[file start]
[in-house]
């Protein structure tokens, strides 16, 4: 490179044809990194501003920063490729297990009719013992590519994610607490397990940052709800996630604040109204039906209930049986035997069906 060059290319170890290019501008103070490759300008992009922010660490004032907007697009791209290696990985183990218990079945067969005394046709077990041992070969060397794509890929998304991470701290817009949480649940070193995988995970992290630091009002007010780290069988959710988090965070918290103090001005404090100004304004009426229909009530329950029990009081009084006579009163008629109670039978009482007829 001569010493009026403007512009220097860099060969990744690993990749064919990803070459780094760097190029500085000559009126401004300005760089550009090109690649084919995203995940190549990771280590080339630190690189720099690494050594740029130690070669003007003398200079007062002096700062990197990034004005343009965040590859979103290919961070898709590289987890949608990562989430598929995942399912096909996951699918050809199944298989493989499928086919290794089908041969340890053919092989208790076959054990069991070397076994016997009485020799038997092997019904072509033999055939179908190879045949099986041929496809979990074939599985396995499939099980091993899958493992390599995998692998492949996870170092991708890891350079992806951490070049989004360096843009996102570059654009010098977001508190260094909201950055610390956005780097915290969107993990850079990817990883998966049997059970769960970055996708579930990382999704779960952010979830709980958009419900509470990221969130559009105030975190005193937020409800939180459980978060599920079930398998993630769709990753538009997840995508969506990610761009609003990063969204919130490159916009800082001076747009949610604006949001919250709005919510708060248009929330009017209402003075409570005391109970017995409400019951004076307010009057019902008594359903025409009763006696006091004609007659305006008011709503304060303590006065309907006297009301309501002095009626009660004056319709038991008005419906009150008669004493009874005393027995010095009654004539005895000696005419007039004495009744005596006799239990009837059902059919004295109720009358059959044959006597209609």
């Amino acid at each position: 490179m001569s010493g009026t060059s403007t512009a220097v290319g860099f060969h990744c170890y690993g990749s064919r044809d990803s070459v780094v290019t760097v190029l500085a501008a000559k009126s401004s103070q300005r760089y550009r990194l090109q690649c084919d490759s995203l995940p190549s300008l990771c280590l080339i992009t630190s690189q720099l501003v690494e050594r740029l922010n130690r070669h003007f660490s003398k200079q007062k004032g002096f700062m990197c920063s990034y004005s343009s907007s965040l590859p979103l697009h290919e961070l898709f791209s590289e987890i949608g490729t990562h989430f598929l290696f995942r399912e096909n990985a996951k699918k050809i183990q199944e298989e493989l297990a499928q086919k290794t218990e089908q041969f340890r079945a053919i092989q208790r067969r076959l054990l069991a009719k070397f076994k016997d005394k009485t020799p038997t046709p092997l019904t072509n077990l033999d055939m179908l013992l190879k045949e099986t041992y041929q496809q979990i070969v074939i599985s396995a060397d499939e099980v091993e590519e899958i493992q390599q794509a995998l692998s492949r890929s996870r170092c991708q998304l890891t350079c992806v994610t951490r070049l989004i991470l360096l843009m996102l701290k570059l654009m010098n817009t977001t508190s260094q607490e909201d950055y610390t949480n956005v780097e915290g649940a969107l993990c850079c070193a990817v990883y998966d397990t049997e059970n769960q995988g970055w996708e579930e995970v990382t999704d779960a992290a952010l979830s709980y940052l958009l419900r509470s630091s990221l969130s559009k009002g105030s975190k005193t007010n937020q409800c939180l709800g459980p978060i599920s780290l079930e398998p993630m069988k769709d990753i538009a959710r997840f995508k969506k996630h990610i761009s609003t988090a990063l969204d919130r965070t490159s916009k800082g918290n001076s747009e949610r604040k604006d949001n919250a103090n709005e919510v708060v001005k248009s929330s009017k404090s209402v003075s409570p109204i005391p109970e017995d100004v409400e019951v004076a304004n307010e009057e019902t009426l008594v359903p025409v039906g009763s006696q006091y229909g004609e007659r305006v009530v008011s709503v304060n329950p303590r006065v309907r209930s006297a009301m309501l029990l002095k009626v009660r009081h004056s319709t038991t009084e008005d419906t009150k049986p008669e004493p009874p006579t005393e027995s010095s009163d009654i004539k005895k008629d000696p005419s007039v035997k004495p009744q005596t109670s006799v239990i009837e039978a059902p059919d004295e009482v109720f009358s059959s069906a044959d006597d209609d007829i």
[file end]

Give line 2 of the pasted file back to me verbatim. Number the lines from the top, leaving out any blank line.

């Protein structure tokens, strides 16, 4: 490179044809990194501003920063490729297990009719013992590519994610607490397990940052709800996630604040109204039906209930049986035997069906 060059290319170890290019501008103070490759300008992009922010660490004032907007697009791209290696990985183990218990079945067969005394046709077990041992070969060397794509890929998304991470701290817009949480649940070193995988995970992290630091009002007010780290069988959710988090965070918290103090001005404090100004304004009426229909009530329950029990009081009084006579009163008629109670039978009482007829 001569010493009026403007512009220097860099060969990744690993990749064919990803070459780094760097190029500085000559009126401004300005760089550009090109690649084919995203995940190549990771280590080339630190690189720099690494050594740029130690070669003007003398200079007062002096700062990197990034004005343009965040590859979103290919961070898709590289987890949608990562989430598929995942399912096909996951699918050809199944298989493989499928086919290794089908041969340890053919092989208790076959054990069991070397076994016997009485020799038997092997019904072509033999055939179908190879045949099986041929496809979990074939599985396995499939099980091993899958493992390599995998692998492949996870170092991708890891350079992806951490070049989004360096843009996102570059654009010098977001508190260094909201950055610390956005780097915290969107993990850079990817990883998966049997059970769960970055996708579930990382999704779960952010979830709980958009419900509470990221969130559009105030975190005193937020409800939180459980978060599920079930398998993630769709990753538009997840995508969506990610761009609003990063969204919130490159916009800082001076747009949610604006949001919250709005919510708060248009929330009017209402003075409570005391109970017995409400019951004076307010009057019902008594359903025409009763006696006091004609007659305006008011709503304060303590006065309907006297009301309501002095009626009660004056319709038991008005419906009150008669004493009874005393027995010095009654004539005895000696005419007039004495009744005596006799239990009837059902059919004295109720009358059959044959006597209609």